Four years after Gangster took over Al Capone’s leading crime syndicate, he had grossed over $ 40 million – about $ 550 million today. The money came from the illegal sale of alcohol during prohibition; Bottles were distributed to more than 10,000 speakeasies and brothels in a huge bootlegging network in the Midwest.
Capone’s distribution of alcohol was illegal, but for many Americans, the man’s work was heroic. He claimed that he was just a businessman who gave people what they wanted – and what people wanted more than anything in the 1920s was alcohol.
But Capone’s role as Italian-American Robin Hood didn̵
However, it was the stock market crash on October 29, 1929 that spurred Capone on to his greatest philanthropic work. The American economy collapsed almost overnight in the Great Depression. Banks failed, shops were closed, and millions were suddenly unemployed and hungry. Hundreds of soup kitchens appeared across the country. One of them belonged to Al Capone.
No questions asked
When Al Capone’s soup kitchen opened at 935 South State Street in the South Loop neighborhood of Chicago in mid-November 1930, hundreds of thousands of Chicagoers were unemployed. The following year, 624,000 people – or 50 percent of the Chicago workforce – were unemployed.
Capone’s charity had no name, just a sign above the door that said “Free soup, coffee, and donuts for the unemployed.” Inside, women in white aprons served an average of 2200 people a day with a smile and no questions asked. Breakfast consisted of hot coffee and sweet rolls. Both lunch and dinner consisted of soup and bread. Every 24 hours the guest devoured 350 breads and 100 dozen rolls. They rinsed their meals with 30 pounds of coffee sweetened with 50 pounds of sugar. The entire operation was $ 300 a day.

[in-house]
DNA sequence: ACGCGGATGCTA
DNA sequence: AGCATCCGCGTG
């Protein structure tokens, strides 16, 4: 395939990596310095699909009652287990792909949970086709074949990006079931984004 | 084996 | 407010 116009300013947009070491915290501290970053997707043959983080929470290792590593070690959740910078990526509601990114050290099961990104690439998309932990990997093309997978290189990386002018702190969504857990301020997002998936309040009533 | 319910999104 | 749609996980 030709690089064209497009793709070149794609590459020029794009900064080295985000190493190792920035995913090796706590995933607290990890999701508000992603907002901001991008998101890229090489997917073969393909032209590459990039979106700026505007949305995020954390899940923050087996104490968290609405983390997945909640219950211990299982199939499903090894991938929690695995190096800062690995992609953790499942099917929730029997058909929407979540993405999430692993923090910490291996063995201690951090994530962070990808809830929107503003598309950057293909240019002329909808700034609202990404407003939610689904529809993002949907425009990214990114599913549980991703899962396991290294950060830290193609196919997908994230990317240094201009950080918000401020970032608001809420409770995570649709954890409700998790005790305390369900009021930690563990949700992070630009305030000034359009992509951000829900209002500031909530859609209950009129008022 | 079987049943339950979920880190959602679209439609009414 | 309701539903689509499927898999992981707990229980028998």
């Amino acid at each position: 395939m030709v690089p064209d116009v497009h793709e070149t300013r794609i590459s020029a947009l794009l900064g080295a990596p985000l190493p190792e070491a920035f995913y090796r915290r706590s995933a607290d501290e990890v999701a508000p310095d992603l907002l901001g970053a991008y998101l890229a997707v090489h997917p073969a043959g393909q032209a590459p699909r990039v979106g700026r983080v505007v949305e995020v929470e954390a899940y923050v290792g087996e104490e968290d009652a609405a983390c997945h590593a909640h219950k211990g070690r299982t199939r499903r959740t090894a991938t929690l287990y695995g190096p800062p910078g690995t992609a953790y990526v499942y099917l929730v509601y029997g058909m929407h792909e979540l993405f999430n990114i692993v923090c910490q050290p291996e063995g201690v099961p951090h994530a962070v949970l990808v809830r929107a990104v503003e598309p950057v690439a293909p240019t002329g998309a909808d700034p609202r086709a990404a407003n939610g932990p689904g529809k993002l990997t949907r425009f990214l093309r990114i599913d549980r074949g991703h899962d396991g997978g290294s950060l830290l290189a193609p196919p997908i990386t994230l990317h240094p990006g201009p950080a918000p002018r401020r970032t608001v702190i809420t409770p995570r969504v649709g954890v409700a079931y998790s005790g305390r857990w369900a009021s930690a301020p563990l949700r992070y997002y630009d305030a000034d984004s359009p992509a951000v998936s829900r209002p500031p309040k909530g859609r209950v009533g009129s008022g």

The soup kitchen has not promoted its connection to Capone, but the gangster benefactor’s name has been used in stories in local newspapers such as the Chicago Tribune and The rocky island of Argus. Those who had lost their luck appeared to have little concern about eating out of Chicago’s worst crime boss. Often the line to get to the kitchen was so long that it passed the door of the city police headquarters, where Capone was considered # 1, according to Public Enemy Harper’s Magazine. The queue was particularly long when a Thanksgiving party with cranberry sauce and beef stew was held in Capone’s soup kitchen for 5000 hungry Chicagoers. (Why beef and not turkey? After 1,000 turkeys were stolen from a nearby department store, Capone feared he would be responsible for the theft and made a last-minute menu change.)
Capone’s ulterior motives
Capone’s efforts to feed Chicago in the darkest days of the Great Depression were not entirely altruistic. It wasn’t even his original idea, but that of his friend and political ally Daniel Serritella, who was elected to the Illinois State Senate in 1930. Capone also didn’t invest much of his own money in the operation. Instead, Deirdre Bair enrolls Capone: his life, legacy and legendHe bribed and blackmailed other businesses to fill the pantry. In just one example, during the Seritella trial in 1932 for conspiring with grocers to defraud customers [PDF]The court found that a load of ducks donated to Christmas baskets for the poor ended up in Capone’s soup kitchen instead.
Perhaps more than anything else, Capone opened his soup kitchen to get the public back on his side after he was involved in the Valentine’s Day massacre in 1929. In the assassination attempt, Capone’s employees are said to have murdered seven men, five of whom were from the rival North Side Gang, in a parking garage in Chicago – although no one has ever been prosecuted. Harpers The writer Mary Borden distilled Capone’s double dealing when she described him as “an ambidextrous giant who kills with one hand and feeds with the other”.
Capone’s soup kitchen was abruptly closed in April 1932. The owners claimed that the kitchen was no longer needed because the economy was picking up, although the number of unemployed across the country increased by 4 million between 1931 and 1932. The guests who were present The daily kitchen had to change to a different one.
Two months later, Capone was charged with 22 tax evasion cases. the charge that eventually landed him in San Francisco’s Alcatraz federal prison. Although Capone vowed to reopen his soup kitchen during his trial, the doors remained closed. When he was released from prison in 1939, an angry case of Syphilis had rendered Capone mentally and physically unable to live his own life, let alone that of the once-dominant Chicago crime syndicate and the soup kitchen that softened his gangster image.
Capone died in 1947, but his larger-than-life legacy lives on. His soup kitchen wasn’t so lucky. The building became a flea house, and in 1955 the Chicago authorities considered it a fire hazard and closed it permanently. Today there is only one parking space left in place of Chicago’s most notorious pantry.